• Get post-op support for long-term success – Bariatric surgery is an emotional roller coaster and developing a support network is key. Having an opportunity to freely discuss concerns, expectations, and challenges with others who have been through the same experience can be invaluable.“Support groups provide the answers to many questions and can guide you in ways that surgeons do not address. The support groups provide information on managing plateaus and food alternatives for the different stages of recovery. These groups also offer key moral support and encouragement pre- and post-surgery.”
  • Assemble a health team – An important addition to every support system is a team of experts to guide you through the process, including a therapist specializing in emotional eating and a nutritionist.Bariatric surgery is only one tool in the toolbox for long-term success. Commitment to a permanent lifestyle change is a must and working alongside a team of experts can help a patient to commit to and maintain these changes. Registered dieticians provide support and answer vital questions, while holding you accountable in preventing old eating habits from creeping back, she adds.
  • Rethink your relationship with food – For many patients who undergo bariatric surgery, the relationship with food is a complicated one. Rewiring yourself to think of food as fuel, instead of as an emotional comfort, is an essential part of the process.Work on creating a healthy relationship with food so that the emotional baggage that led to your weight gain initially is controlled or even squelched. With the help of your healthcare team, identify the emotional connections you have with food and work to change those patterns before and after surgery for the best chance at success.
  • Create new eating habits that will last a lifetime – As weight loss begins to slow, it can be easy to return to old habits and focus less on dietary guidelines. “Make sure to prioritize nutrient-dense foods. Lean protein is important immediately after surgery, and continues to be, but don’t forget about fruits and vegetables, too.” In the years following surgery, as the stomach slowly expands and appetite begins to increase, incorporating low-calorie, high-volume foods like vegetables into your diet can be key to preventing weight regain.
  • Make fitness a priority, starting with the recovery process – The body is made to move and the more it does, the better it works. Aim to be physically active most days of the week, and incorporate both cardiovascular and resistance exercises to preserve and build muscle mass, an essential component for a healthy metabolism, she says.After surgery, “walking is the foundation of exercise”. Aim for small and attainable goals that you can build from.” Increase the walking distance or time by 10 percent every week, or every 2 weeks if that feels too strenuous. “Once you feel like you have reached a good distance or time, you can start working on speed.”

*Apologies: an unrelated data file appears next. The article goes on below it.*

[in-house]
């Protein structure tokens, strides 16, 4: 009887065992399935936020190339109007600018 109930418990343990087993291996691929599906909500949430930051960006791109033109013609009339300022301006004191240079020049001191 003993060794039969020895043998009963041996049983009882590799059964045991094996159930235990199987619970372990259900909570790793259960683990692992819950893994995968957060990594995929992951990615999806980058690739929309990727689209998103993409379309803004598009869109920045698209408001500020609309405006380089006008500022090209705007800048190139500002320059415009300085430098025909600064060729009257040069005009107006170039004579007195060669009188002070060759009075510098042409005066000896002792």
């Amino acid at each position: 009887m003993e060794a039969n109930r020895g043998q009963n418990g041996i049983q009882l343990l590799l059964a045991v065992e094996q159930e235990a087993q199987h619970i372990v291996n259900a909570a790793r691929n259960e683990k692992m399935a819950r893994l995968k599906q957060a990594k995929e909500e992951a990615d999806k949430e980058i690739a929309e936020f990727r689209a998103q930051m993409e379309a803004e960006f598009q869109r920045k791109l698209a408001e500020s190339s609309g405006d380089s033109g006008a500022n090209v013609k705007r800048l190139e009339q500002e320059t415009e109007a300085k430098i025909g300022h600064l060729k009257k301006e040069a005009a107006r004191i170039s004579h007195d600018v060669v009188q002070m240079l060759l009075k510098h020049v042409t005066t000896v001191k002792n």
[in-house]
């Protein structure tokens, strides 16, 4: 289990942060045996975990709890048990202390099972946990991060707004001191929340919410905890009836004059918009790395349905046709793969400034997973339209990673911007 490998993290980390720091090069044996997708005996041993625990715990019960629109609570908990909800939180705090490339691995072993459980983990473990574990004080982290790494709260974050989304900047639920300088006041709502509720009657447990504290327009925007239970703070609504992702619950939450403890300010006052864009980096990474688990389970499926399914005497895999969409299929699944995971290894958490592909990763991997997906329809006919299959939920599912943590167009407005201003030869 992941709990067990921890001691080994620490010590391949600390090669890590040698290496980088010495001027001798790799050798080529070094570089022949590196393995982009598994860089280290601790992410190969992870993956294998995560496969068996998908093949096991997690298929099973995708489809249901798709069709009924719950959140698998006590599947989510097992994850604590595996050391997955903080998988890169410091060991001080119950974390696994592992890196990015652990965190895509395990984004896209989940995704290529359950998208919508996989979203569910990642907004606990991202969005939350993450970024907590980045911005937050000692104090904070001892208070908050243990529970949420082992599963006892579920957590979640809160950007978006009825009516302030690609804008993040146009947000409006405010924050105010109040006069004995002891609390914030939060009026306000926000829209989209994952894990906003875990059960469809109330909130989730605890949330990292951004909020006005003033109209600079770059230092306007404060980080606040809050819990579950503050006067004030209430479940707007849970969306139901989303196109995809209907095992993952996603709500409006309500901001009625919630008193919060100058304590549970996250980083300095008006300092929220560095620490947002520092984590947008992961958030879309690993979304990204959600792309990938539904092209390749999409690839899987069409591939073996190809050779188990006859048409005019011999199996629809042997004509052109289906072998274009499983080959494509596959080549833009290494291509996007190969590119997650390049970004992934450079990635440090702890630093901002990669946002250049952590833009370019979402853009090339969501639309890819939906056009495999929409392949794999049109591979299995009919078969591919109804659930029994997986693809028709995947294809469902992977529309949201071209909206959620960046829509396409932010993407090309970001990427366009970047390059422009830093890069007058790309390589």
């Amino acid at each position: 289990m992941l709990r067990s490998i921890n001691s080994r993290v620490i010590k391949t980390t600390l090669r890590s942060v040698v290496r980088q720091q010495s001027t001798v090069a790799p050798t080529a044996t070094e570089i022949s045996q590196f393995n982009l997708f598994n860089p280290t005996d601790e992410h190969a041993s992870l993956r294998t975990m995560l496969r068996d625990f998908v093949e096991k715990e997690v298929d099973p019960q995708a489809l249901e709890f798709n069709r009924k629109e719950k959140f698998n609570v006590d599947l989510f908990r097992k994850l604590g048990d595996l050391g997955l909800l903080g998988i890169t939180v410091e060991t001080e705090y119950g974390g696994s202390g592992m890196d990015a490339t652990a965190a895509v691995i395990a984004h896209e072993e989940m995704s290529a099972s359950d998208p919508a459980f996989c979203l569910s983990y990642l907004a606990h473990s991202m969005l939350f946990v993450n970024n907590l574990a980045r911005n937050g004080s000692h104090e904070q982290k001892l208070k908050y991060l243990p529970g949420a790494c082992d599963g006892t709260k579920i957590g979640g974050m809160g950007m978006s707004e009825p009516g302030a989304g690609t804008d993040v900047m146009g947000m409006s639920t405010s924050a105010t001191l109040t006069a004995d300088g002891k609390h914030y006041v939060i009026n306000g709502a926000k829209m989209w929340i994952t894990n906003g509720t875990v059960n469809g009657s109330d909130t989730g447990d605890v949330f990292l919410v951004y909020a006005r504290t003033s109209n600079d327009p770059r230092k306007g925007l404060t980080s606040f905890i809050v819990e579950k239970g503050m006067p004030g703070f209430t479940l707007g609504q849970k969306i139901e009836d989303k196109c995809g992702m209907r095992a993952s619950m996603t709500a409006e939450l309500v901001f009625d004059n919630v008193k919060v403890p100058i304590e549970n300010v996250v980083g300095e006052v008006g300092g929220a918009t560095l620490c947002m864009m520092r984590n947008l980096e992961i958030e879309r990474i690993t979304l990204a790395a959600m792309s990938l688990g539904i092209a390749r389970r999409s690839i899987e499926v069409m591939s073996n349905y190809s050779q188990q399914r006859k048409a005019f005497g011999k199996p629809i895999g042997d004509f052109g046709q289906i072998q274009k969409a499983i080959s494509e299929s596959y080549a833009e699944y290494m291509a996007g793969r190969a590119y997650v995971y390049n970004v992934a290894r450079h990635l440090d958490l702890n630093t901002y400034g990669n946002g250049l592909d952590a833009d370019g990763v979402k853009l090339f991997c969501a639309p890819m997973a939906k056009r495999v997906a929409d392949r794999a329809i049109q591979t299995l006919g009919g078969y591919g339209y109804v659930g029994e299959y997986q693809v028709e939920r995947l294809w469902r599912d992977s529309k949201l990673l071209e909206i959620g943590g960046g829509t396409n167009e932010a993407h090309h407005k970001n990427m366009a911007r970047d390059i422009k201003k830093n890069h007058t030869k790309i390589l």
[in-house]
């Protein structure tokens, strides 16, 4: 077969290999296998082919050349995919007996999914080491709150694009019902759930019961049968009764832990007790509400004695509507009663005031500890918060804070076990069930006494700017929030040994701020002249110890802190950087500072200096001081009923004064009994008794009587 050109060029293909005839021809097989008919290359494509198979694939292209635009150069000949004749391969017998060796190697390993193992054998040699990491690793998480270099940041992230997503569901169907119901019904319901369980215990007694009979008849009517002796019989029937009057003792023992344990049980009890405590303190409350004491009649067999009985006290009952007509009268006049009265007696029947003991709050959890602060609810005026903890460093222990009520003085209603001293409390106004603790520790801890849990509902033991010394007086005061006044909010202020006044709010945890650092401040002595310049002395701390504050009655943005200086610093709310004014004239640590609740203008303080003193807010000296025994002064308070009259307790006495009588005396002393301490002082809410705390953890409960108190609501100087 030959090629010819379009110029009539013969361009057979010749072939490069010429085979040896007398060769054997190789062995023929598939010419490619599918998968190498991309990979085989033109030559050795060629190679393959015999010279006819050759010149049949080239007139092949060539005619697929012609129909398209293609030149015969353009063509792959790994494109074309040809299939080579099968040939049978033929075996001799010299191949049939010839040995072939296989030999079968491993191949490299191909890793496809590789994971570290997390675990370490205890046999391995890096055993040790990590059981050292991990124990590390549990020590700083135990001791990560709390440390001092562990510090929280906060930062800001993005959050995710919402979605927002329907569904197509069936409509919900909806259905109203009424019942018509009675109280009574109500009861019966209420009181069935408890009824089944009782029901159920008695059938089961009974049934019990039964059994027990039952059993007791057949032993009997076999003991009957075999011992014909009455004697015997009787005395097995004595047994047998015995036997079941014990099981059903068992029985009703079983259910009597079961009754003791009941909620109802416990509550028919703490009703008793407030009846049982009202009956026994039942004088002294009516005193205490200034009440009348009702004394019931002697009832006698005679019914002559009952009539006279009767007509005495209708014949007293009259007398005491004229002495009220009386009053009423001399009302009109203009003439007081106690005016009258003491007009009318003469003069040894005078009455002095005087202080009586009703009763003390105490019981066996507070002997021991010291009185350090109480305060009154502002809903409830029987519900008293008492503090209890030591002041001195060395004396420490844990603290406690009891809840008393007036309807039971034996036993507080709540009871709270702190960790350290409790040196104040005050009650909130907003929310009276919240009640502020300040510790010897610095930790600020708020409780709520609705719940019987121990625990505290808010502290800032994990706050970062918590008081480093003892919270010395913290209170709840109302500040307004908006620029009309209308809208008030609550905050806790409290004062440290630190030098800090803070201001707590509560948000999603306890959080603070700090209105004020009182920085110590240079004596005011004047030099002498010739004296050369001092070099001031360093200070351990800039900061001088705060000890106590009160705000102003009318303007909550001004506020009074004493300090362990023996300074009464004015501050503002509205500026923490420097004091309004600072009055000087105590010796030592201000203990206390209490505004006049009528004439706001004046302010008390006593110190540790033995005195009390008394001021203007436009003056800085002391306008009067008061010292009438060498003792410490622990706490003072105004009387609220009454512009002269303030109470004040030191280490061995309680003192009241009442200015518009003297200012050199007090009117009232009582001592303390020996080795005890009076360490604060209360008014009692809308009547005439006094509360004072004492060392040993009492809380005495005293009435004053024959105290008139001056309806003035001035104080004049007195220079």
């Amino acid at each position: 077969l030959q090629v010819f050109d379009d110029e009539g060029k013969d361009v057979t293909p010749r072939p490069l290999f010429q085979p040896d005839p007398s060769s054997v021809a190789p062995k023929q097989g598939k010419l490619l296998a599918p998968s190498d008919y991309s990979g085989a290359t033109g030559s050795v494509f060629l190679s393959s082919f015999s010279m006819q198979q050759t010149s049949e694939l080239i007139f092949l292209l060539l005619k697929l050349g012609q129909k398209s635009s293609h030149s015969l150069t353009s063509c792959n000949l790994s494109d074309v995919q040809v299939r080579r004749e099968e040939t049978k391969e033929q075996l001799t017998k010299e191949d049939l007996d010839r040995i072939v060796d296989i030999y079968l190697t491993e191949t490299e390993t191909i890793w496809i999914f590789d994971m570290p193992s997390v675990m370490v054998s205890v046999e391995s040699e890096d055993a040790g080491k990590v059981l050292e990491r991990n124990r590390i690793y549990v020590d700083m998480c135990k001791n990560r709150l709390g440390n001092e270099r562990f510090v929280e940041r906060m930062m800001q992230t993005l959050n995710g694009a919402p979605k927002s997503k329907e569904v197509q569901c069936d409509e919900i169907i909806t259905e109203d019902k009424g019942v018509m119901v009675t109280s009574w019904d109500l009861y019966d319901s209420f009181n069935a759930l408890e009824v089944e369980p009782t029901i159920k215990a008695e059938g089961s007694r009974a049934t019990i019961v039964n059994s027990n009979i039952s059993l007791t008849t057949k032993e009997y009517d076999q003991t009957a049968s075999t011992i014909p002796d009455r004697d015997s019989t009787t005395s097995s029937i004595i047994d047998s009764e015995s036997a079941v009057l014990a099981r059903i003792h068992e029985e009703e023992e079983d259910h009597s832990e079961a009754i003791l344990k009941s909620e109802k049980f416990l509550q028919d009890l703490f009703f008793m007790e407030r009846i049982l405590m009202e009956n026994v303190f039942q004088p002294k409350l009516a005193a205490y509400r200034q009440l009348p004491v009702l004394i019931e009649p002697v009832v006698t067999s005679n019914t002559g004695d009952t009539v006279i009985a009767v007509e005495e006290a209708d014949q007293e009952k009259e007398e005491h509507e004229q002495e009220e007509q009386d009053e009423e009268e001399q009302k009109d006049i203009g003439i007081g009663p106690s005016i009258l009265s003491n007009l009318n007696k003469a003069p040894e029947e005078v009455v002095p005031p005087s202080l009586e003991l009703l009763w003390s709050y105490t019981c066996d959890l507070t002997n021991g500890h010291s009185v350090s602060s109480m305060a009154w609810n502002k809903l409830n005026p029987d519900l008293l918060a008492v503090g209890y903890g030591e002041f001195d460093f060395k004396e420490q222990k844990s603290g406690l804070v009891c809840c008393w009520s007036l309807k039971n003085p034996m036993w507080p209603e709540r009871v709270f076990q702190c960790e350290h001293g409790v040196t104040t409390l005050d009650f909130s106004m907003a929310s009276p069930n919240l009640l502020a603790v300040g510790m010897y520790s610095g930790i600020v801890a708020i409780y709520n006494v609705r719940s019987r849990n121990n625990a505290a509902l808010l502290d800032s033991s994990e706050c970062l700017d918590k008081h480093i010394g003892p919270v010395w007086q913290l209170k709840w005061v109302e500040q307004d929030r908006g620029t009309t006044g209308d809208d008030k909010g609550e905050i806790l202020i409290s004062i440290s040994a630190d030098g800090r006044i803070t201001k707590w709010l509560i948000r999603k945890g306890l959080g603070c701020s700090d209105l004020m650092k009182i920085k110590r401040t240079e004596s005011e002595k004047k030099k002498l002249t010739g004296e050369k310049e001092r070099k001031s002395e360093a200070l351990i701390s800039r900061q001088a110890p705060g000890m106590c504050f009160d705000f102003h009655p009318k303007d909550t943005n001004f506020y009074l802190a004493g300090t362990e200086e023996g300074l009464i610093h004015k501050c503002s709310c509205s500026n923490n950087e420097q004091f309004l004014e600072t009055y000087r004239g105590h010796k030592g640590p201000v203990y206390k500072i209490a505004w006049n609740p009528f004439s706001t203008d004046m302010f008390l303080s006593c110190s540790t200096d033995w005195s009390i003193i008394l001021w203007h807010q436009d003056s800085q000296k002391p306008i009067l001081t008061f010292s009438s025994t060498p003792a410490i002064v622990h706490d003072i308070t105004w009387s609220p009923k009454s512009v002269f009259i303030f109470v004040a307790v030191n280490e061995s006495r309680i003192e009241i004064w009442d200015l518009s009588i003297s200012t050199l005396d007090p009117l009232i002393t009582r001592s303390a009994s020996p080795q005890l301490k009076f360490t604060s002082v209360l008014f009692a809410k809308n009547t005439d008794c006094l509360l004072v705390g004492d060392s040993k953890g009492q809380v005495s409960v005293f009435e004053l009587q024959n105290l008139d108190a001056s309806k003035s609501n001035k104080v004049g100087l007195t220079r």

Remember that slip ups are inevitable, but they don’t have to become major setbacks. “If you feel yourself slipping towards old eating habits, don’t be afraid to seek help,” says Smith. By building a strong support system, improving your relationship with food, and creating new, healthy habits, bariatric surgery can be a valuable tool in promoting long-term weight-loss success

    The postoperative management of the bariatric surgery patient requires an interdisciplinary team, including the surgeon, dietitian, and endocrinologist and/or primary care provider. It is critical that endocrinologists and primary care providers have the training and tools required to meet the population’s medical needs, which include the management of chronic metabolic conditions and the prevention and treatment of postoperative medical and nutritional complications during lifelong follow-up. The teamwork of informed and experienced clinicians can optimize the long-term benefits of bariatric surgery.

What are the dietary instructions?

The following 6 rules are very important to sticking to your dietary restrictions

  • Only eat small quantities: the capacity of the stomach has changed. Also, the amount of food intake has to change. Nevertheless, it is not always easy to stop eating at the right time. What do we mean, if we say small quantities? For example one slice of bread for breakfast or 2 potatoes and a small piece of fish for lunch.
  • Chew well and swallow food only completely mashed: You need more time for chewing and also not all food is possible to chew well. The list of “unsuitable food” will show you the products which are usually not easy to chew.
  • Never eat and drink at the same time: The reduced capacity of the stomach will no longer permit to take in both: liquid and food at the same time. The usual amount of beverage, 2-3 liter liquid per day, are desirable. It´s better to drink between or before meals.
  • Do not lay down or rest after eating: because in a horizontal position reflux is more likely. The food also remains longer in the pre-stomach and leads to a very uncomfortable accumulation of mucus.
  • Eat five times a day: This is important, because if you only eat 2-3 times a day, it is not possible to have a great variety of food. Consequently, as you can only eat small amounts, you do not get enough proteins, minerals and vitamins. In addition, when eating 5 times daily, it is less likely that you are overpowered by sudden hunger attacks where you probably forget the new eating habits.
  • Watch for beverages rich in calories: In our experience, many people take in a lot of their calories with soft drinks, hot chocolate and milk shakes. This is also possible after the operation, so consider this before drinking high calorie liquids. The type of liquid should be varied and include tea or coffee, diluted fruit- or vegetable juice, light drink with artificial sugar, low fat variants of butter milk, mineral water without gas.

Medical Management of the Postoperative Bariatric Surgery Patient by Tiffany Y Kim, MD, Sarah Kim, and Anne L Schafer, M.D.

Dr. Nanda Rajaneesh has over 18 years of experience in surgical oncology and laparoscopic surgery. She is currently a visiting consultant in both Apollo Spectra Hospitals and Sakra World Hospital. She has operated many film stars & VIPS, both at regional and national level.